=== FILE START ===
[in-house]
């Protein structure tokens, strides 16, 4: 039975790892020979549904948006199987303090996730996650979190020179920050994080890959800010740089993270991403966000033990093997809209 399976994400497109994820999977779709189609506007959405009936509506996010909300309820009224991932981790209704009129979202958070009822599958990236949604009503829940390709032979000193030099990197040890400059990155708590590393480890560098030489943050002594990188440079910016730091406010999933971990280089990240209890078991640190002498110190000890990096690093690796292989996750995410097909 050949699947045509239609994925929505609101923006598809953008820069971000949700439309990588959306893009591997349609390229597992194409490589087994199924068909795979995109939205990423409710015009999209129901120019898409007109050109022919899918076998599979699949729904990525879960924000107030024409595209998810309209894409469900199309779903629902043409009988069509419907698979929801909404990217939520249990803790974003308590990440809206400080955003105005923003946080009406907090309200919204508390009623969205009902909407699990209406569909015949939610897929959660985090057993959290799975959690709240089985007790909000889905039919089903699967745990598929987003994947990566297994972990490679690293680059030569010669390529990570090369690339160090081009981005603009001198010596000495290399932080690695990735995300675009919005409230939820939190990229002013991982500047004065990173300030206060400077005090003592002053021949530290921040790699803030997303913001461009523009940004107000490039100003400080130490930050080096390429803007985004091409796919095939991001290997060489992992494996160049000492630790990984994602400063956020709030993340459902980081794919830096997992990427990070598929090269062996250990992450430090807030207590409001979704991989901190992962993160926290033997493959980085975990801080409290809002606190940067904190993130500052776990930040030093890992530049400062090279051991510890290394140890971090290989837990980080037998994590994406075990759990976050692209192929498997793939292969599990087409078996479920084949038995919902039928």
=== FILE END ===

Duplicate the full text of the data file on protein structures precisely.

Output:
[in-house]
């Protein structure tokens, strides 16, 4: 039975790892020979549904948006199987303090996730996650979190020179920050994080890959800010740089993270991403966000033990093997809209 399976994400497109994820999977779709189609506007959405009936509506996010909300309820009224991932981790209704009129979202958070009822599958990236949604009503829940390709032979000193030099990197040890400059990155708590590393480890560098030489943050002594990188440079910016730091406010999933971990280089990240209890078991640190002498110190000890990096690093690796292989996750995410097909 050949699947045509239609994925929505609101923006598809953008820069971000949700439309990588959306893009591997349609390229597992194409490589087994199924068909795979995109939205990423409710015009999209129901120019898409007109050109022919899918076998599979699949729904990525879960924000107030024409595209998810309209894409469900199309779903629902043409009988069509419907698979929801909404990217939520249990803790974003308590990440809206400080955003105005923003946080009406907090309200919204508390009623969205009902909407699990209406569909015949939610897929959660985090057993959290799975959690709240089985007790909000889905039919089903699967745990598929987003994947990566297994972990490679690293680059030569010669390529990570090369690339160090081009981005603009001198010596000495290399932080690695990735995300675009919005409230939820939190990229002013991982500047004065990173300030206060400077005090003592002053021949530290921040790699803030997303913001461009523009940004107000490039100003400080130490930050080096390429803007985004091409796919095939991001290997060489992992494996160049000492630790990984994602400063956020709030993340459902980081794919830096997992990427990070598929090269062996250990992450430090807030207590409001979704991989901190992962993160926290033997493959980085975990801080409290809002606190940067904190993130500052776990930040030093890992530049400062090279051991510890290394140890971090290989837990980080037998994590994406075990759990976050692209192929498997793939292969599990087409078996479920084949038995919902039928």